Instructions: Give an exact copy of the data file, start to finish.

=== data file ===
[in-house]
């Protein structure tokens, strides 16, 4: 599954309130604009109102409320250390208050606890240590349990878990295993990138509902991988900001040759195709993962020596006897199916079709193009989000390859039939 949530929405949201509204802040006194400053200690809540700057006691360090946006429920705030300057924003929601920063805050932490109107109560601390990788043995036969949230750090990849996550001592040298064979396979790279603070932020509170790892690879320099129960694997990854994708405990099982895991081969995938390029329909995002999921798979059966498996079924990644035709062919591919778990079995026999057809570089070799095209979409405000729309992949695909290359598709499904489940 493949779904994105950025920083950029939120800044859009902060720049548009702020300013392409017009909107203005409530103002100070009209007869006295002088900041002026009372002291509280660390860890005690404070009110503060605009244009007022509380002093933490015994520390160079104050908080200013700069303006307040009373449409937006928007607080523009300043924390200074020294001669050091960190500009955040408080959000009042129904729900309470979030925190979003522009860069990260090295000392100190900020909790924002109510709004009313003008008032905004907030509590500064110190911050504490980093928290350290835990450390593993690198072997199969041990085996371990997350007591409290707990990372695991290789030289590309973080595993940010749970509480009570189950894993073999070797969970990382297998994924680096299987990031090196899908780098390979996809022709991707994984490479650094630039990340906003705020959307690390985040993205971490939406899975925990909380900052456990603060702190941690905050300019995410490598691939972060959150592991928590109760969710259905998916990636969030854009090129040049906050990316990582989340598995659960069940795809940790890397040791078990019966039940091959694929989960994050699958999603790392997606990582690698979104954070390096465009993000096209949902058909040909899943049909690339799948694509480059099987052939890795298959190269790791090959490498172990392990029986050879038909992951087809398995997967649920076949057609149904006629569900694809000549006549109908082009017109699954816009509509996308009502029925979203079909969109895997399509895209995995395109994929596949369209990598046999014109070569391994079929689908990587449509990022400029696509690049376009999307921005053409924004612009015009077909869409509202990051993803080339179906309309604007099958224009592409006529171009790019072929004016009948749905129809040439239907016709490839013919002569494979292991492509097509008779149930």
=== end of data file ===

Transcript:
[in-house]
């Protein structure tokens, strides 16, 4: 599954309130604009109102409320250390208050606890240590349990878990295993990138509902991988900001040759195709993962020596006897199916079709193009989000390859039939 949530929405949201509204802040006194400053200690809540700057006691360090946006429920705030300057924003929601920063805050932490109107109560601390990788043995036969949230750090990849996550001592040298064979396979790279603070932020509170790892690879320099129960694997990854994708405990099982895991081969995938390029329909995002999921798979059966498996079924990644035709062919591919778990079995026999057809570089070799095209979409405000729309992949695909290359598709499904489940 493949779904994105950025920083950029939120800044859009902060720049548009702020300013392409017009909107203005409530103002100070009209007869006295002088900041002026009372002291509280660390860890005690404070009110503060605009244009007022509380002093933490015994520390160079104050908080200013700069303006307040009373449409937006928007607080523009300043924390200074020294001669050091960190500009955040408080959000009042129904729900309470979030925190979003522009860069990260090295000392100190900020909790924002109510709004009313003008008032905004907030509590500064110190911050504490980093928290350290835990450390593993690198072997199969041990085996371990997350007591409290707990990372695991290789030289590309973080595993940010749970509480009570189950894993073999070797969970990382297998994924680096299987990031090196899908780098390979996809022709991707994984490479650094630039990340906003705020959307690390985040993205971490939406899975925990909380900052456990603060702190941690905050300019995410490598691939972060959150592991928590109760969710259905998916990636969030854009090129040049906050990316990582989340598995659960069940795809940790890397040791078990019966039940091959694929989960994050699958999603790392997606990582690698979104954070390096465009993000096209949902058909040909899943049909690339799948694509480059099987052939890795298959190269790791090959490498172990392990029986050879038909992951087809398995997967649920076949057609149904006629569900694809000549006549109908082009017109699954816009509509996308009502029925979203079909969109895997399509895209995995395109994929596949369209990598046999014109070569391994079929689908990587449509990022400029696509690049376009999307921005053409924004612009015009077909869409509202990051993803080339179906309309604007099958224009592409006529171009790019072929004016009948749905129809040439239907016709490839013919002569494979292991492509097509008779149930």